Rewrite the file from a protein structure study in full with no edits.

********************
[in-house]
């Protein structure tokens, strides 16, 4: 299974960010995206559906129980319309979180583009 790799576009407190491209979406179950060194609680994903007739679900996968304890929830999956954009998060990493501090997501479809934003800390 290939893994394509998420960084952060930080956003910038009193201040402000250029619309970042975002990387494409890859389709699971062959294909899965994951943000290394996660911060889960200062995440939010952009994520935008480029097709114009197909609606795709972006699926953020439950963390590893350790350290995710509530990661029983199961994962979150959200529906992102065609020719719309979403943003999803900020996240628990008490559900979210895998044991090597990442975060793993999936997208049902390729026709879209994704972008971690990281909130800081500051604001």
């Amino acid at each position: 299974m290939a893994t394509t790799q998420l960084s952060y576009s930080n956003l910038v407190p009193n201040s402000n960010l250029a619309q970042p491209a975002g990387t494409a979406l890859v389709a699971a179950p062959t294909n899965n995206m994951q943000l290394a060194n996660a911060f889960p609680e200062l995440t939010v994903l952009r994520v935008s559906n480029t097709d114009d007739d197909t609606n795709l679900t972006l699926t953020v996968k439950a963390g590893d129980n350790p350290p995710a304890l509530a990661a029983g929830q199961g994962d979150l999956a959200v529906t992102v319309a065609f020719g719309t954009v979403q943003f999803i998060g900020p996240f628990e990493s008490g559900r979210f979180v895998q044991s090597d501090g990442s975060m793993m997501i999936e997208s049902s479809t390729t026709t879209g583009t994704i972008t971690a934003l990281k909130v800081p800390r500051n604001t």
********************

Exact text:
[in-house]
């Protein structure tokens, strides 16, 4: 299974960010995206559906129980319309979180583009 790799576009407190491209979406179950060194609680994903007739679900996968304890929830999956954009998060990493501090997501479809934003800390 290939893994394509998420960084952060930080956003910038009193201040402000250029619309970042975002990387494409890859389709699971062959294909899965994951943000290394996660911060889960200062995440939010952009994520935008480029097709114009197909609606795709972006699926953020439950963390590893350790350290995710509530990661029983199961994962979150959200529906992102065609020719719309979403943003999803900020996240628990008490559900979210895998044991090597990442975060793993999936997208049902390729026709879209994704972008971690990281909130800081500051604001």
């Amino acid at each position: 299974m290939a893994t394509t790799q998420l960084s952060y576009s930080n956003l910038v407190p009193n201040s402000n960010l250029a619309q970042p491209a975002g990387t494409a979406l890859v389709a699971a179950p062959t294909n899965n995206m994951q943000l290394a060194n996660a911060f889960p609680e200062l995440t939010v994903l952009r994520v935008s559906n480029t097709d114009d007739d197909t609606n795709l679900t972006l699926t953020v996968k439950a963390g590893d129980n350790p350290p995710a304890l509530a990661a029983g929830q199961g994962d979150l999956a959200v529906t992102v319309a065609f020719g719309t954009v979403q943003f999803i998060g900020p996240f628990e990493s008490g559900r979210f979180v895998q044991s090597d501090g990442s975060m793993m997501i999936e997208s049902s479809t390729t026709t879209g583009t994704i972008t971690a934003l990281k909130v800081p800390r500051n604001t």